Documentary 2002 R 105 minutes. Take a look at the life and successful career of celebrated Italian Federico Fellini (1920-1993). Commentary from actors who worked with the late director, scenes from his famous films and an interview with Fellini himself are included. Fellini was lauded for his distinct cinematic style, which mixed fantasy and baroque images. His films included La Dolce Vita and 8 1/2. Damian Pettigrew directs this intriguing documentary.
The Monster That Ate Hollywood
Documentary Frontline 2001 The box office is booming. New international markets are opening weekly. Amazing advances in technology hold the promise of new delivery systems. Yet there’s trouble bubbling just below the surface in Hollywood today as movie industry creative types struggle to adapt to new business realities. On the eve of one of the biggest weekends for new movie releases, Frontline explores the changing Hollywood, revealing how once-fiercely independent studio bosses must now answer to the megacorporations that have swallowed the industry whole.
The Cat’s Meow
Docudrama 2001 PG-13 1hr 53m. This historical fiction concerns the death of film pioneer Thomas Ince, who died during a weekend outing on mogul William Randolph Hearst’s yacht.
State and Main
Satire 2000 R 106 minutes. When frenzied filmmakers descend on the town of Waterford, Vt., they shoot first and ask questions later in writer-director David Mamet’s scathing satire of moviemaking, acting and the business of being famous. There’s the egomaniacal star (Alec Baldwin) who can’t keep his pants zipped, the starlet (Sarah Jessica Parker) who won’t take off her top and the impotent writer (Philip Seymour Hoffman) who’s summarily ignored by everyone.
Welcome to Hollywood
Mockumentary 2000 PG-13 89 minutes. Featuring appearances by A-list stars such as Will Smith, Halle Berry and John Travolta, director Adam Rifkin’s incisive mockumentary about Hollywood follows aspiring young actor Nick Decker (Tony Markes) as he struggles to make it big in Tinseltown. Rifkin hopes to capture Decker’s rise to stardom on celluloid, but he can’t seem to catch a break and keeps losing plum roles to actor David Lake (David Andriole).
Directors: Robert Altman
Documentary 2000 NR 60 minutes. The American Film Institute series “The Directors” provides one-hour glimpses into the careers of directors whose films have significantly influenced world cinema. Robert Altman’s MASH, McCabe & Mrs. Miller, Nashville, The Player, Short Cuts and Gosford Park have made him a worthy subject, not to mention a critics’ favorite and industry “maverick.” Film clips and interviews provide insight into Altman’s long and controversial career.
Documentary 1999 NR. In this documentary about the California town where stars are made, 23 prominent celebrities — including Robert Redford, Clint Eastwood and Jeff Bridges — tell their personal stories about what drew them to the city. Also included are anecdotes from the likes of Kevin Spacey, Angela Lansbury, Warren Beatty and many more — all a testament to the city’s undeniable charm and allure, even after all these years.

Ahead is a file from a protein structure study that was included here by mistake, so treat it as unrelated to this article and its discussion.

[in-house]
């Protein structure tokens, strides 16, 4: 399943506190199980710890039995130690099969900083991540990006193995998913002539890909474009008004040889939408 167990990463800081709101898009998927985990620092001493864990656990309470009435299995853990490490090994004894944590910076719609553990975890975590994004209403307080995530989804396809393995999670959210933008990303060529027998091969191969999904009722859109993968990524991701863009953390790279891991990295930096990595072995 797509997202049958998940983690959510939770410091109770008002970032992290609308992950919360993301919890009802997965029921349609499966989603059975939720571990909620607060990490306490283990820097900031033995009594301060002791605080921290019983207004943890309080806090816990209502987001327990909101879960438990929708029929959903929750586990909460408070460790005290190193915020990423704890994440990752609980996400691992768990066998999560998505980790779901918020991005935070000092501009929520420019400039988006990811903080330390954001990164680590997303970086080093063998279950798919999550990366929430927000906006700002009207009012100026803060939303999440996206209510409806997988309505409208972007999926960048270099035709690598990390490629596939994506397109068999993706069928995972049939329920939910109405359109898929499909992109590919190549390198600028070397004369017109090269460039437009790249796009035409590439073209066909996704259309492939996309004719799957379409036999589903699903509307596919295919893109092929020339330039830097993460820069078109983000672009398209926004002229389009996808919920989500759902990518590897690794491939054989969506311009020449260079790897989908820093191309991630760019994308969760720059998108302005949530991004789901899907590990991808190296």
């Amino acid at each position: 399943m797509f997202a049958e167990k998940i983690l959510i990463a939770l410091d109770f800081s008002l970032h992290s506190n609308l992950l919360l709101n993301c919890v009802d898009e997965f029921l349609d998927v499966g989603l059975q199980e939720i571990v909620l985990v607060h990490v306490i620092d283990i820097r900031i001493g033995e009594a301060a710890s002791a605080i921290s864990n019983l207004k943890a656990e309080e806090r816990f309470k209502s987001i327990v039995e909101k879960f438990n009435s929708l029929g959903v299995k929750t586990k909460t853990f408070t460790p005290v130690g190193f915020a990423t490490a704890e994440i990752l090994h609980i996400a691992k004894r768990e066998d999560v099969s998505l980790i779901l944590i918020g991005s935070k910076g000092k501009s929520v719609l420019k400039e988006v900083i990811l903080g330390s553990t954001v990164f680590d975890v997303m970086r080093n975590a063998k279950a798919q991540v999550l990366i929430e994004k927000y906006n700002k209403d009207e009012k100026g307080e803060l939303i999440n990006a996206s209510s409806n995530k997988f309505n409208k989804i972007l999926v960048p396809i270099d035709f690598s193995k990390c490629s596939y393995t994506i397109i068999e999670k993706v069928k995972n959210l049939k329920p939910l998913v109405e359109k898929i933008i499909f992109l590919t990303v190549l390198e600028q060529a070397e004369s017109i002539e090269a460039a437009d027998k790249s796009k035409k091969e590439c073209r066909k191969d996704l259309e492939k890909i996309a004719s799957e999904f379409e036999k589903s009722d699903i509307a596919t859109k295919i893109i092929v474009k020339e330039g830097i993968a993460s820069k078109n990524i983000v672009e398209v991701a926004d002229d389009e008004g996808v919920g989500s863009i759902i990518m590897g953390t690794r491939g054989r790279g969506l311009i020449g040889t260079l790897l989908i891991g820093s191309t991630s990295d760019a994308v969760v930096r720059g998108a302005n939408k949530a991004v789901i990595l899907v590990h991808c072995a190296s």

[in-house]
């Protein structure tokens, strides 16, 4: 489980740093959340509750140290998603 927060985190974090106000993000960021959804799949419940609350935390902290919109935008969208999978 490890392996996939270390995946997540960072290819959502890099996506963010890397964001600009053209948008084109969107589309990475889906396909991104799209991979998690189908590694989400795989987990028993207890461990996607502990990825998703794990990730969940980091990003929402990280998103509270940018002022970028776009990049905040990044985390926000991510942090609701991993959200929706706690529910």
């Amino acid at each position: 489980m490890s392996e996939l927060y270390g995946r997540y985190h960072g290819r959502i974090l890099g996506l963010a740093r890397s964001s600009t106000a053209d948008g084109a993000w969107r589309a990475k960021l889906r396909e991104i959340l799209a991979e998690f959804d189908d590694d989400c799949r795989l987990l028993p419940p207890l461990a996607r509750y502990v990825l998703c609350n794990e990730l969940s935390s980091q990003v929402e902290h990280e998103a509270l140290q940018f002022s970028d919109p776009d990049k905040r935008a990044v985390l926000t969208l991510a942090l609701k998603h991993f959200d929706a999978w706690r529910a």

Satire 1999 PG-1397 minutes. Lame producer Bobby Bowfinger (Steve Martin) has a script that’s brimming with possibilities, and dreams of making his first big hit. The catch? To get seed money to produce the film, it must feature Hollywood’s leading box-office star, Kit Ramsey (Eddie Murphy). Of course, Kit would never be in such a disaster, so Bobby and his cast of misfits — including Kit’s brother (Murphy in a dual role) — trick Kit into unknowingly starring in the film.
Kingdom of Shadows
Documentary 1998 NR 1hr 7m. Narrated by Rod Steiger, this documentary examines the frightful conventions from which the modern-day horror movie has evolved.
Romantic Comedy 1997 PG-13 1hr 44m. Harold McMurphy operates a Beverly Hills tour bus, pointing out the stars’ mansions. But when he meets Hollywood “it girl” Amanda Clark in a bar one night, he’s so starstruck that he can’t correct her mistaken assumption that he’s a screenwriter.
Mockumentary 1996 NR. In this insidiously funny yet utterly believable mockumentary, acclaimed director Peter Jackson uncovers the life and films of Colin McKenzie, New Zealand’s forgotten film pioneer and inventor extraordinaire. With glee, Jackson reveals how the young genius McKenzie invented a glut of important cinematic techniques. Also revealed is McKenzie’s Biblical epic Salome, for which he re-created ancient Jerusalem in the New Zealand jungle. This film was released to the general New Zealand public without them knowing that this was a mocumentary and they completely felt that it was a real occurrence. They took the bait … hook, line, and sinker. It reminded me of the fear that Orson Welles was able to conjure when he did “The War of the Worlds” broadcast in 1938. Welles was able to create a mythological occurrence that was packaged so well that audiences bought it. This is the same with Peter Jackson’s creation, Forgotten Silver. Jackson’s attention to detail and excitement behind this project is seen with every digitized photo, every sound bite, and every word of the story. Overall, I thought that this film was beautiful. Midway through this film you will loose track of reality and think that you are watching a true documentary, and that is when you can realize that you have a master director giving you a perfect “gem”. This was not a film filled with violence and annoying Gollems, but instead cunning wit and satire.